May 3, 1742.
uch is my opinion of your Grace's goodness, that I can choose no subject more agreeable to you than to speak of your friends. Last week a neighbour of poor Dr. Clarke's now in Huntingdonshire called on me; he told me our friend was still living, and that his physician said he might possibly live four or five years longer. That is in the ever blessed will of God. After this melancholy account, I will give your Grace something more comfortable. The doctor retains his spirits, and is cheerful under circumstances that fright the bystander. Now this would be impossible, was there not an indulgent Being who frights us with the appearance of remote evils, in order to give entrance to His fear into our hearts, and when those evils come supports us under them beyond our expectation, and more still beyond our deserts. Dr. Clarke's behaviour brings to my memory some lines which I have formerly read, whether it be in Fletcher perhaps your Grace can tell. After the author has represented a good man, whose name is Philander, on his death-bed behaving to the surprise of all about him, he adds
As some tall tower, or lofty mountain's brow
Detains the sun, illustrious from its height,
When rising vapours, and descending shades,
In damps and darkness drown the spacious vale,
Philander thus augustly reared his head
Undamped by doubt, undarkened by despair;
At that black hour, which general horror sheds
On the low level of inglorious minds,
Sweet peace, and heavenly hope, and humble joy,
Divinely beamed on his exalted soul.
With incommunicable lustre bright.' *
I hope in God, Madam, we may see our Philander again, before these verses are applicable to him in their full extent. Heaven is pleased to permit our friends to be so very dear to us, that our parting with them, which must necessarily be sometimes the case, might in some degree lessen that strong hold which the world is apt to take on our hearts: the most deplorable case of all is, when the world so entirely fills our hearts, as not to leave room even for our friends. If such there are, Heaven keep your Grace as distant from them, as your disposition is from theirs.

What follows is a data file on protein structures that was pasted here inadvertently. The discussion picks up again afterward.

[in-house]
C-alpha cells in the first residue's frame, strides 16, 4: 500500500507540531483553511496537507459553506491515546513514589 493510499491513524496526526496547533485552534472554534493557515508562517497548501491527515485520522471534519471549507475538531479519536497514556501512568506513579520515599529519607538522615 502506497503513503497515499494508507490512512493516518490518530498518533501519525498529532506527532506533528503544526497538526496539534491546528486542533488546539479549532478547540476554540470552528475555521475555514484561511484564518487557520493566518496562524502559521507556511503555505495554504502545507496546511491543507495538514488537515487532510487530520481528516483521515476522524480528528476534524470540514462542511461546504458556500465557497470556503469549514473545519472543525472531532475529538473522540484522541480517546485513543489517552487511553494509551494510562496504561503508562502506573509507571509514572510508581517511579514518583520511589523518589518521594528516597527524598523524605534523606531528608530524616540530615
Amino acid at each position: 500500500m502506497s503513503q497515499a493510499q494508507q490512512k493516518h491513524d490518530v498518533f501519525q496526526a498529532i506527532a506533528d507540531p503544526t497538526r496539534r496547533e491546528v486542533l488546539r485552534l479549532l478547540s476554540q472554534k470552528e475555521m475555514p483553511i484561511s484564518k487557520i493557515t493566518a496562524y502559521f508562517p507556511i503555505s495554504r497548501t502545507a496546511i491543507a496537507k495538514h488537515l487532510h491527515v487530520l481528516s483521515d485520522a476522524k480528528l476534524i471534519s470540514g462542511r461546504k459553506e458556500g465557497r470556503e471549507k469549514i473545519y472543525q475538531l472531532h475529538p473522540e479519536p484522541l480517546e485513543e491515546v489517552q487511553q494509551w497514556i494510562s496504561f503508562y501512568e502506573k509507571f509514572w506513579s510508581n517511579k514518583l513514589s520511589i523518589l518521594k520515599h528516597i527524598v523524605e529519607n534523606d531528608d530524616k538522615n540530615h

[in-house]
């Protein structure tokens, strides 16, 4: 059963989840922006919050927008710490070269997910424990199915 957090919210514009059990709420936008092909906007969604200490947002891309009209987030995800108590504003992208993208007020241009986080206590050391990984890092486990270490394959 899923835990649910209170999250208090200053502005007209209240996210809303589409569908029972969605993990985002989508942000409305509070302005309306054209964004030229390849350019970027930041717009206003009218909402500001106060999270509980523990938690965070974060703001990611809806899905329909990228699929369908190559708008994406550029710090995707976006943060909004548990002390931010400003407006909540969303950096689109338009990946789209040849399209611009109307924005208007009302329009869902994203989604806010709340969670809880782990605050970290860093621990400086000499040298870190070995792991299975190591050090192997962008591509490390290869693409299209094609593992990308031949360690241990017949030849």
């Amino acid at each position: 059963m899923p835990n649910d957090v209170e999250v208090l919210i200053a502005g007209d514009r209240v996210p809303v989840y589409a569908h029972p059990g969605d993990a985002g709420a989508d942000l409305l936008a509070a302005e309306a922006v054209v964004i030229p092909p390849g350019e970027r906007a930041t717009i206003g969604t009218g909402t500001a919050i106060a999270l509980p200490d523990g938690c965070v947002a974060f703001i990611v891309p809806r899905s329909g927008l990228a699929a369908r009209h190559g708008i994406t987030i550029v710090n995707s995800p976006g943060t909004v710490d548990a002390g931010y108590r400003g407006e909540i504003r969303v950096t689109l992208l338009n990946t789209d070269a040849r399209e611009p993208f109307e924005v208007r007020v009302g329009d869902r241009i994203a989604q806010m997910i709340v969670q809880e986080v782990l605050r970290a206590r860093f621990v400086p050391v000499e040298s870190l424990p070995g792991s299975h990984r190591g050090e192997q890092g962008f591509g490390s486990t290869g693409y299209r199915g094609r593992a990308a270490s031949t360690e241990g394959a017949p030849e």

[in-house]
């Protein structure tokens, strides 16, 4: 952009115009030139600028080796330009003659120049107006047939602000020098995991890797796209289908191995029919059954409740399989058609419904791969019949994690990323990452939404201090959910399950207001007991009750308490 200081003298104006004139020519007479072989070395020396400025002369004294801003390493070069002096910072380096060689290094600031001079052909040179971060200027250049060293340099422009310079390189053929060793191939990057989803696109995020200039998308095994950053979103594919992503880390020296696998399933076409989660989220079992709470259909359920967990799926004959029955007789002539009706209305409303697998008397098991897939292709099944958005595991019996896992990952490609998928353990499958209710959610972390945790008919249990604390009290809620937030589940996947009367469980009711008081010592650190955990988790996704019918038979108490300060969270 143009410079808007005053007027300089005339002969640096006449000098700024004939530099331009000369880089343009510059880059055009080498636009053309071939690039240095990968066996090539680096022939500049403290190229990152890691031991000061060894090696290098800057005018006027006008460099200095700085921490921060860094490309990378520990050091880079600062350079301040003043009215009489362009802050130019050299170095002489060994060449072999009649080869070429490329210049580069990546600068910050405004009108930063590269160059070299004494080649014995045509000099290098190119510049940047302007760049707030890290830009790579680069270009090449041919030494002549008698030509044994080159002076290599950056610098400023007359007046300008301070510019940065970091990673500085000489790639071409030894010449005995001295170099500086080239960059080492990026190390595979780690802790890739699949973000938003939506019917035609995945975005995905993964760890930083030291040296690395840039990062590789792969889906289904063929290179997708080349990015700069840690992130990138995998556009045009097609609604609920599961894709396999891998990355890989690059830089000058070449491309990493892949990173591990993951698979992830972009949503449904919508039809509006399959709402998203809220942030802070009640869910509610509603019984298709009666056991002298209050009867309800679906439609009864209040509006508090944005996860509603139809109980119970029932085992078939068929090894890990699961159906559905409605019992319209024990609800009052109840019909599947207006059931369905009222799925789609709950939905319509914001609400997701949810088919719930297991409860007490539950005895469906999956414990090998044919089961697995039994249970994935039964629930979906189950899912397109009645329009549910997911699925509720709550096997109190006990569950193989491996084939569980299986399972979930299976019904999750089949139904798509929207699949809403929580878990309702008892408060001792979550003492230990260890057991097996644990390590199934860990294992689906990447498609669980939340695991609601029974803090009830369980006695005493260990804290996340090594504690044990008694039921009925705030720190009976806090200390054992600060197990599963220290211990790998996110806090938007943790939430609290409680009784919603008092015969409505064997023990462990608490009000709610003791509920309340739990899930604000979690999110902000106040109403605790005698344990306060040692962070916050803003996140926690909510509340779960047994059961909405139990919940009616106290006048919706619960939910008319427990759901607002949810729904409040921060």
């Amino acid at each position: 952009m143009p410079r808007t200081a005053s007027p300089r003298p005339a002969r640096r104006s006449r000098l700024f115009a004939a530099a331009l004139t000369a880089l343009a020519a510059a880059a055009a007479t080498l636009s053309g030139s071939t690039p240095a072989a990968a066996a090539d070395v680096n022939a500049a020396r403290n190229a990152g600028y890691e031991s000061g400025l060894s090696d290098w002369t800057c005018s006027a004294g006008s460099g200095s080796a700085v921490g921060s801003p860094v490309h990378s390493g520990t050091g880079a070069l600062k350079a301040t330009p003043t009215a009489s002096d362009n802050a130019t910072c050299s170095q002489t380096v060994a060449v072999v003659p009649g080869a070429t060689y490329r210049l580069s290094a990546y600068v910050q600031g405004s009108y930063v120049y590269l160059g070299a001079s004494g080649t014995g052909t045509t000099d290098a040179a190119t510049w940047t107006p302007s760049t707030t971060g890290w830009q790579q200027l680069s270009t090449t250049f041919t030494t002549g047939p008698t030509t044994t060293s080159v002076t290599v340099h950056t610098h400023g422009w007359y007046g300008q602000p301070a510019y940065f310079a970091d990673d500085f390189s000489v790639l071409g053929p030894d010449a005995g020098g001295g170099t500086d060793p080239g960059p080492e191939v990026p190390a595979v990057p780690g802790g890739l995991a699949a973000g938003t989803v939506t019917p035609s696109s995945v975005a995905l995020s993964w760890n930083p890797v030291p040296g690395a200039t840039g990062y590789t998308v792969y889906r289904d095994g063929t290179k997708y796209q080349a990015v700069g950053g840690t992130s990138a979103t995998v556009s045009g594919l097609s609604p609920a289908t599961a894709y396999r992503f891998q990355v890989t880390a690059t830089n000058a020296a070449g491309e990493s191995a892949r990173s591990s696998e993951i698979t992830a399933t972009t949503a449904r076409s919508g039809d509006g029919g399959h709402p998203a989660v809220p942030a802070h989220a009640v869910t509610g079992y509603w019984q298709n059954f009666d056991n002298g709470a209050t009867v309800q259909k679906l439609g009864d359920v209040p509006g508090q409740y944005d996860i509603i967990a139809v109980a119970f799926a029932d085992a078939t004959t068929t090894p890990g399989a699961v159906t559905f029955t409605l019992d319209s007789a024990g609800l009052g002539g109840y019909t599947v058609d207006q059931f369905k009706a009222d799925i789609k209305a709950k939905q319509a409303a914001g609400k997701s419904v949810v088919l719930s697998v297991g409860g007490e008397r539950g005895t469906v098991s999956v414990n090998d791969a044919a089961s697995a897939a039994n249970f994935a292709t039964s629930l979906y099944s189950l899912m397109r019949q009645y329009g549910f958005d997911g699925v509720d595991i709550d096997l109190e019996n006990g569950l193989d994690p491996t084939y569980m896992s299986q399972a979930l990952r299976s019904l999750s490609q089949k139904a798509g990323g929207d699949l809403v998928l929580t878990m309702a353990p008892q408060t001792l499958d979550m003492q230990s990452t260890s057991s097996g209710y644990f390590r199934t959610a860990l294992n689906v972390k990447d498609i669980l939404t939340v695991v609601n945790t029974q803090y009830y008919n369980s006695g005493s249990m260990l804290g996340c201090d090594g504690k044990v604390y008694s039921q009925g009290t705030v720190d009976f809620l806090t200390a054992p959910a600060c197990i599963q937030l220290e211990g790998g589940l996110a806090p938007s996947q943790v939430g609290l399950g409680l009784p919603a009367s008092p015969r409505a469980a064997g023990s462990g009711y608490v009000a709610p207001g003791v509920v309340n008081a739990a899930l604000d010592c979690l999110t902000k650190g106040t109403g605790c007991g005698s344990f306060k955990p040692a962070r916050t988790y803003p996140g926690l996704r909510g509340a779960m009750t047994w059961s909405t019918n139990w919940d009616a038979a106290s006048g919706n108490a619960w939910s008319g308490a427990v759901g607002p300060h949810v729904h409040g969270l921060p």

*Young was usually so secretive about his poetical compositions that the Duchess of Portland may have been momentarily misled by his reference to Fletcher; but if her Grace had turned to the works of either of the four poets of that name she must soon have realised the hopelessness of discovering that tribute to Philander. For, of course, Young was quoting from himself. And the fact that he should have cited those lines from the second of the Night Thoughts in the May of 1742 is presumptive proof that the first poem, The Complaint; or Night Thoughts on Life, Death, and Immortality, was already completed. Such, indeed, must have been the case, for in the following month, the June of 1742, that poem was issued by Dodsley as a quarto pamphlet in blue paper covers, with a picture of the poet absorbed in nocturnal meditation in the moon-lit churchyard of Welwyn.
-from The Life and Letters of Edward Young by Henry C. Shelley (London: Sir Isaac Pitman & Sons, 1914